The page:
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  3. Anonymous11:53 AM

    It is interesting that you say that priests who feel they cannot keep their vows should seek to be laicized. This is not a practical option in most cases. An M. Div degree is not marketable except in another denomination. Most priests have given the most productive years of their life to the church so it is difficult to start over in another profession. They are paid little so they have no money to start over. Housing, retirement and health care are all lost if they leave. Add to this the sense of shame and failure that is attached to the decision to leave and you end up with many men feeling trapped in a life they find unbearable. Is it any wonder they act out? I am in favor of celibacy being the norm for Latin rite clerics, but until we have the equivalent of an honorable discharge, we can expect more horror stories.

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  4. I agree that those that cannot/will not keep their vows should seek laicization (?). I remember my horror back in the mid 80's at someone who claimed to be a "priest" here in Portland serving at the local Public University Newman Center, also claiming to have a gay lover. I was shunned/chastised for my "biggoted" response towards him. I am a single male Catholic who is not in vowed life, but who can and does practice celibacy as that is what my spirit is lead to do. I do not wish to have a pastor whose call is to his family above the need of his flock.... I hope this does not seem selfish, but I give my all to God and the people I serve (the elderly), and I would hope those in the Priesthood could do the same for me!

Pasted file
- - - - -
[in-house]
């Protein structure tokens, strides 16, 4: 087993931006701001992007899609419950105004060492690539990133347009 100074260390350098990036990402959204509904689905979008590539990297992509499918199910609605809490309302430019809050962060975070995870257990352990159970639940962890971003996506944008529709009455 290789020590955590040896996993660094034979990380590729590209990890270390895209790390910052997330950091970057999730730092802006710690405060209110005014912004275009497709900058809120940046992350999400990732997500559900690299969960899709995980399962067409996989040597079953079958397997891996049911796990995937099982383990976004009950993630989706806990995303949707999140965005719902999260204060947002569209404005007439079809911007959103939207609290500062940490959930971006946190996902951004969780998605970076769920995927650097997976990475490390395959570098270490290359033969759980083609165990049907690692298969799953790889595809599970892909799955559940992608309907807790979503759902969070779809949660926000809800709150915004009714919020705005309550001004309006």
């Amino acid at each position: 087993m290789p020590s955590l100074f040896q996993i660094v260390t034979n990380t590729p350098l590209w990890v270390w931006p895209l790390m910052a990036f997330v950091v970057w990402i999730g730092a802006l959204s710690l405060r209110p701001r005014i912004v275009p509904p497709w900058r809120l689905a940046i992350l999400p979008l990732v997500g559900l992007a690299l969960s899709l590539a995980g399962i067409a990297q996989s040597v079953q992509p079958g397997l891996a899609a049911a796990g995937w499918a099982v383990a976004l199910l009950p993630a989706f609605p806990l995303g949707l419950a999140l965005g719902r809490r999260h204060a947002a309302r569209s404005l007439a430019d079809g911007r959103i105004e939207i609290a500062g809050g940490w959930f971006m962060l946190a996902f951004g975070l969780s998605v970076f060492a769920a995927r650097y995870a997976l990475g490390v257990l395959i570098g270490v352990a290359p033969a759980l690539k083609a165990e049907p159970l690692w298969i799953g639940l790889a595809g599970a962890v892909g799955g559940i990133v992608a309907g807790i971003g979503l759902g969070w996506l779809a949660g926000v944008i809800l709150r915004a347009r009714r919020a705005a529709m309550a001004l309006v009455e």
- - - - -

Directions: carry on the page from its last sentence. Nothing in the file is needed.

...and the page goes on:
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  5. Marion (Mael Muire)9:40 AM

    Regarding the difficulty priests face when leaving the priesthood: a former pastor of my Church was found he was unable to persevere in the priesthood and went through the laicizion process. The Archdiocese assisted him to find a suitable job. (I have little doubt that the cardinals, bishops, and archdiocesan staff have all kinds of connections with the local business community, who are only to happy to do a favor of this kind if the Church asks.) During the ensuing years, this former priest/pastor of Parish A would sometimes attend Holy Mass at noon at another parish (Parish B), near where I worked. I used to attend noon Mass there, too. One day after Mass at Parish B I saw the pastor of Parish B greet and warmly embrace former Father X. They spoke together for quite some time. It occurred to me that a wise priest regards the priest who seeks laicization in the light of "there but for the grace of God go I", and continues to be supportive and charitable towards him. Any sense of shame and blame are most likely *not* coming from his brother priests, but from relatives who may feel the family honor has lost some value - not a very worthy reason to blame someone who has done his best.